Arpeggio, if you please!
Reviewed by RJ Lannan on 2/25/2006 for the Sounding Board, New Age

If ever there is an album that represents change, well, here's the one. There are changes in the seasons and there are changes in our lives. This is the latter for this artist. Louis Landon surprises and utterly entertains on his debut album unwind . Here are twelve solo piano pieces that border on New Age/ Adult Contemporary instrumentals that are pensive and perfect for staring out the window on snowy winter days or breezy summer afternoons.

Unwind is a journey of transmutation for Louis as he plays hide and seek with life. Like the phases of the moon, he grows and wanes, shines and fades as his music develops and matures. Take for instance...

Slow, sweet and melancholy the opening tune My Brooke is a warm tribute to a loved one. This is a touching melody that had me humming along after the first two bars. At first I wondered who Brooke was, but without thinking I know why Louis loves her so. Brooke is his life and the music just makes it more obvious.

Freefalling , a thought provoking tune, is the background score for a dandelion seed floating on sun-warmed eddies. It is an extremely light tune that produces for the listener the musical notion of spiritual weightlessness. It is a real pick-me-up and quickly became one of my favorites on the album.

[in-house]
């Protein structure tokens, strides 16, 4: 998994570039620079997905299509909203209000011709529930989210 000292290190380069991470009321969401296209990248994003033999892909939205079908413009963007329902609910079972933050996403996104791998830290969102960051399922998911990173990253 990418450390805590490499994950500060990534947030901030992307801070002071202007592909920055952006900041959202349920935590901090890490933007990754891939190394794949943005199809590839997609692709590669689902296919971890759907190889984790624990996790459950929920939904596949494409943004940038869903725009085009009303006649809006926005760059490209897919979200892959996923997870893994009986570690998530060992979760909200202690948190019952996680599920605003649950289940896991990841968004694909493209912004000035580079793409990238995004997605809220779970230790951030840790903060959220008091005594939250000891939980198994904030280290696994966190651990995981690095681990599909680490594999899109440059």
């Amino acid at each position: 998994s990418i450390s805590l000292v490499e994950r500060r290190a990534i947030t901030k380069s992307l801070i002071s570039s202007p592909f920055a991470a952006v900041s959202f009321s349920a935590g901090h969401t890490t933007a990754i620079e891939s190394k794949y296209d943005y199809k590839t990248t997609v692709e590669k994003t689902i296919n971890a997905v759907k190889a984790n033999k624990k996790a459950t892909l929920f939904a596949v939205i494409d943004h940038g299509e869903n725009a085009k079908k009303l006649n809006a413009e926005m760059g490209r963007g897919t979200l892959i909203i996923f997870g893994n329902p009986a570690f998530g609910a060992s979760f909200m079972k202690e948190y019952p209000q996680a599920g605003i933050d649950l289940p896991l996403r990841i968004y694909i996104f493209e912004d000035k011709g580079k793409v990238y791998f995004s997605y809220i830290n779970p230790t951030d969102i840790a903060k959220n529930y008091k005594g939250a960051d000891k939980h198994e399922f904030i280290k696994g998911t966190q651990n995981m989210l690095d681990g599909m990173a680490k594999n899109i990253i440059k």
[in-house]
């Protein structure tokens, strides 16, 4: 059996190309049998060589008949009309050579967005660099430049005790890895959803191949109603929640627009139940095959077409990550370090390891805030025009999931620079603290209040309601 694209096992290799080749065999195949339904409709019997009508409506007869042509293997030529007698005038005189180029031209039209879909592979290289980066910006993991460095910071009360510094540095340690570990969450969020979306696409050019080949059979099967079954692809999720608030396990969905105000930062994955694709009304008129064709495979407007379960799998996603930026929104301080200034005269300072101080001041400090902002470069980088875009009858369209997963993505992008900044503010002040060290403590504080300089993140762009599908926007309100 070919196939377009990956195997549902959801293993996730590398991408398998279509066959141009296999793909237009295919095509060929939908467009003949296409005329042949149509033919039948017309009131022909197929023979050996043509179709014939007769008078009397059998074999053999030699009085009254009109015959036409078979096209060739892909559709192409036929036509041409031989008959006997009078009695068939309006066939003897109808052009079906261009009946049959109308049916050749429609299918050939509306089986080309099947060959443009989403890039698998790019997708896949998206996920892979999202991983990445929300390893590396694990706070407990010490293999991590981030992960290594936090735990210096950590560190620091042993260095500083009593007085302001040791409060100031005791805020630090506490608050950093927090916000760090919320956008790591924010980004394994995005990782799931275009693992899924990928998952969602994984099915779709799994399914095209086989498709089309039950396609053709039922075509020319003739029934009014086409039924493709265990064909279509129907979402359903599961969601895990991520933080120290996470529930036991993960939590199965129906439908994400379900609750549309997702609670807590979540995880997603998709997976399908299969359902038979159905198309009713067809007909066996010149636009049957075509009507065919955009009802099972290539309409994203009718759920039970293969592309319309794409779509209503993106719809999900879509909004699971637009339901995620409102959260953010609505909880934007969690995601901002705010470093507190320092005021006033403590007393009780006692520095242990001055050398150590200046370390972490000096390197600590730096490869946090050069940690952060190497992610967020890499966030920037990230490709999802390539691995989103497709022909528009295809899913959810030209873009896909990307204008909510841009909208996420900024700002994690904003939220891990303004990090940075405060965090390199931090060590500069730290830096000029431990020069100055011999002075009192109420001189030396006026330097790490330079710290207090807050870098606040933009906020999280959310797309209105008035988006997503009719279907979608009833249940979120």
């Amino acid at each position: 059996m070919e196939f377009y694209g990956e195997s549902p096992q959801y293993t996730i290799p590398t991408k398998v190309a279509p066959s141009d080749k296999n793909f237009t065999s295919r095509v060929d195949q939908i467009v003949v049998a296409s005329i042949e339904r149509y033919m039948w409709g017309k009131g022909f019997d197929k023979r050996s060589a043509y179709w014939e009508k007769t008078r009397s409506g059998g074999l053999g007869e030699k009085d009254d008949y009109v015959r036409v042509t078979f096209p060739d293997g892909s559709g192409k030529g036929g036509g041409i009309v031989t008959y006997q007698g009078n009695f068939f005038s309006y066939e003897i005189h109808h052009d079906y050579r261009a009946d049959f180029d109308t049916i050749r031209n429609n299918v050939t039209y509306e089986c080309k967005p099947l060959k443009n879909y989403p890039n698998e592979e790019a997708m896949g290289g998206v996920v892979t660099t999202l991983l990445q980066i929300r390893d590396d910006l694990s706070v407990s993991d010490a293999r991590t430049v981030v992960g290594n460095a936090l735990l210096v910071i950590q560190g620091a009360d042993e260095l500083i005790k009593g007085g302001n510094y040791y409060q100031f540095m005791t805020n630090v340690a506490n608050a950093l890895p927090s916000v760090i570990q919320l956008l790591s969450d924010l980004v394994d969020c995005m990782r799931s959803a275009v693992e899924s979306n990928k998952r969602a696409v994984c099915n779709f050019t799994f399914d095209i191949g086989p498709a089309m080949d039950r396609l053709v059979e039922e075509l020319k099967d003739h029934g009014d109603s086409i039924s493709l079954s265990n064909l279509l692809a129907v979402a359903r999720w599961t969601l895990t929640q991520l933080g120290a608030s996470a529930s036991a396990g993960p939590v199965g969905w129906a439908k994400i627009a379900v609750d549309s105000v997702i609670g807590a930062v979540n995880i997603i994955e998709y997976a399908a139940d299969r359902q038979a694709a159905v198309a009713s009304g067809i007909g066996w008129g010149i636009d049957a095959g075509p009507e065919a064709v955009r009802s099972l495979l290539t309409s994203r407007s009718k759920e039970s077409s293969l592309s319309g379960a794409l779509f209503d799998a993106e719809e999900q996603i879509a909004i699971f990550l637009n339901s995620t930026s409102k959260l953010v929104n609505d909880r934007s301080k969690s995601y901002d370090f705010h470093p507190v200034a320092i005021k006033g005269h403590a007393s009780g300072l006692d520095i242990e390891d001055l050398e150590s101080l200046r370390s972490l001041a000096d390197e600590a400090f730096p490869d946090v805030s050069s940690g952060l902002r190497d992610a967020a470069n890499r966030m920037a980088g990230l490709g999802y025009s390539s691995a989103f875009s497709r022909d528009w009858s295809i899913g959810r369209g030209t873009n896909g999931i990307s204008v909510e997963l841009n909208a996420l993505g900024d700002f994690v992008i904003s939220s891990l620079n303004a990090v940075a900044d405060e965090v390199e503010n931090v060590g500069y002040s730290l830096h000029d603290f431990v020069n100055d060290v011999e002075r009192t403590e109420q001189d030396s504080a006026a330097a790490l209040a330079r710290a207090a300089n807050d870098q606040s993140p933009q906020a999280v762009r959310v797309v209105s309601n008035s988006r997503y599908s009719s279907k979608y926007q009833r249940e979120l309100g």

The song, Sea of Darkness is another of my favorites. The tune is memorable as it represents a miasma of uncertainty for the artist. Ultimately, the search for clarity is fruitful and the personal sin of self-doubt is left to linger on its own.

Majestic Sunrise is the raison d'etre for the album. From my view I can see the wispy white clouds wafting up from between the valleys just this side of English Mountain. The stars close their eyes as the sun paints colorful illuminations of pink and gold on the mountain side. This is the day wakes up for breakfast music. Majestic Sunrise is the perfect complement for this daily miracle.

The last title Childhood's End reminded me of an old Arthur C. Clarke story of the same name. The main theme is about-you guessed it, changes. As a father, the one thing I have learned and Landon emotes about is that there is a time when everything and everyone we hold dear changes. This is especially true of our children and our families. Hopefully, you're patient enough and you live long enough to realize that what you had turns out to be so much better. This one it is by far the best cut on the album and deserves a lot of replay.

Louis Landon has some powerful and poignant music here. His style is quite gentle and his compositions are emotion-filled vignettes of how life is and how it should be. There is music for romance, daydreams and yes, changes.

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